It’s like saying that tomorrow the United States of America are simply defaulting on its Treasuries… Can you imagine that? The people who lose biggest out of the collapse of AIG are probably the European banks but from a certain perspective, it is very much in the interests of the U.S. to pay for the rescue of AIG.”

    This is completely wrong. If a company is insolvent, the most its creditors are entitled to are the assets of the company, or equity or debt issued by the company. They are not entitled to anything else. The counterparties knew that AIG might go insolvent and not be able to pay their claims, and have the claims voided at least in part, in bankruptcy.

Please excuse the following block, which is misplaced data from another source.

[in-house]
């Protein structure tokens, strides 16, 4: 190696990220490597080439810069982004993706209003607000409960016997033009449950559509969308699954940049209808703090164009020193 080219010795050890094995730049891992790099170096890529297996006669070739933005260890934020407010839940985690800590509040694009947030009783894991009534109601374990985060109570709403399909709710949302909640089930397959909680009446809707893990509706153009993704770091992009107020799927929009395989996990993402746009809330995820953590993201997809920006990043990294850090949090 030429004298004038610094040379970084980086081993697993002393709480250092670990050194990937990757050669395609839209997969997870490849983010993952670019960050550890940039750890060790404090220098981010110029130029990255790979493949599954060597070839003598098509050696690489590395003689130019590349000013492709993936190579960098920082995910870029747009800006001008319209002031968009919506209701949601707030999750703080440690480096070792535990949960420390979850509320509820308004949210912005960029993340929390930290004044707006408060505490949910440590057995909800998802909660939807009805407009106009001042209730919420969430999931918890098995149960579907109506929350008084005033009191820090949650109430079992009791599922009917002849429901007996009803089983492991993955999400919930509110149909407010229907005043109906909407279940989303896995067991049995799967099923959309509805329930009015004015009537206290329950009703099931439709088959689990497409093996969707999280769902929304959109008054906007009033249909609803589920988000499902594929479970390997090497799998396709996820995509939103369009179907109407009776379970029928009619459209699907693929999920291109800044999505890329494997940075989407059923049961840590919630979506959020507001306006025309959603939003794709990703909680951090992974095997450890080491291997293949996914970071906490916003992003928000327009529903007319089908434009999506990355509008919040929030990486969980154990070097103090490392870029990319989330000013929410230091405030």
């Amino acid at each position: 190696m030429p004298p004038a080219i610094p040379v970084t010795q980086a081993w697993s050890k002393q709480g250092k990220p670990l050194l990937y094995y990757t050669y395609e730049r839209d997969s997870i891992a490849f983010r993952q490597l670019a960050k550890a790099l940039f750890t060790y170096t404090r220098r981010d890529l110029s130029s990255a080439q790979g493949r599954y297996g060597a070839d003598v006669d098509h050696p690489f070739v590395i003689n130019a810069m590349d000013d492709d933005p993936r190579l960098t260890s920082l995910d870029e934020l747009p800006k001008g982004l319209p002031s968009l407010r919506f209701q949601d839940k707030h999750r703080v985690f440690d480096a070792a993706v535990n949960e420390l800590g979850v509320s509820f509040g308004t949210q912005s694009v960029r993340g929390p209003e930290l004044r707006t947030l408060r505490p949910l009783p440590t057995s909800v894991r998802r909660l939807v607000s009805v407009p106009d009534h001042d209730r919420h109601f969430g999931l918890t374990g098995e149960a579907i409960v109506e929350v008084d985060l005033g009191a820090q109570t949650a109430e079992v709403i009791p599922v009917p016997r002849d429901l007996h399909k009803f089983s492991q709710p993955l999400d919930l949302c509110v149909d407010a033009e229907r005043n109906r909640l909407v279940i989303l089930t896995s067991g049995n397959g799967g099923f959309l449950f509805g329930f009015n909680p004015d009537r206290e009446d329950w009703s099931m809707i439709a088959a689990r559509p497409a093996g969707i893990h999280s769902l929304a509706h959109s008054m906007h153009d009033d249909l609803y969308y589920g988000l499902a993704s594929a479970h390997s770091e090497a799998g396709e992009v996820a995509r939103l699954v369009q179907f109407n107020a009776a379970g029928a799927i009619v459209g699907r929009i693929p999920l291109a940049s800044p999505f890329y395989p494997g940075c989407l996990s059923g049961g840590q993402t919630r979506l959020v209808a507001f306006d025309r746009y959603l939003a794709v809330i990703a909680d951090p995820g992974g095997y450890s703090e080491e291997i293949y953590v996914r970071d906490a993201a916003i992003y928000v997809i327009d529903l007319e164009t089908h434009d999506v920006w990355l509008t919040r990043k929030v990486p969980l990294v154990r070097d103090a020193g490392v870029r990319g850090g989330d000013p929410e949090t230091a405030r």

Bankruptcy is part of US law, and was part of US law before AIG entered into these contracts. The US government is playing dirty pool by bailing out the counterparties. They are getting a windfall they did not expect and are not entitled to.

  22. M.G.

    Replying to an anonymous:
    I hope to be completely wrong also when US will default on some Treasuries or they will not be entirely subscribed…It’s a kind of “culture”, not only bankruptcy law, to try honour financial commitments and written contracts, particularly with foreigners…Or U.S. would like to set a precedent? It’s AIG’s fault or counterparts’ one, who took out insurances in good faith (and apparently good bet)? Of course if counterparts “force” AIG to fail, which I would agree, will have to bear the consequences, of bankruptcy law as well…

  23. Anonymous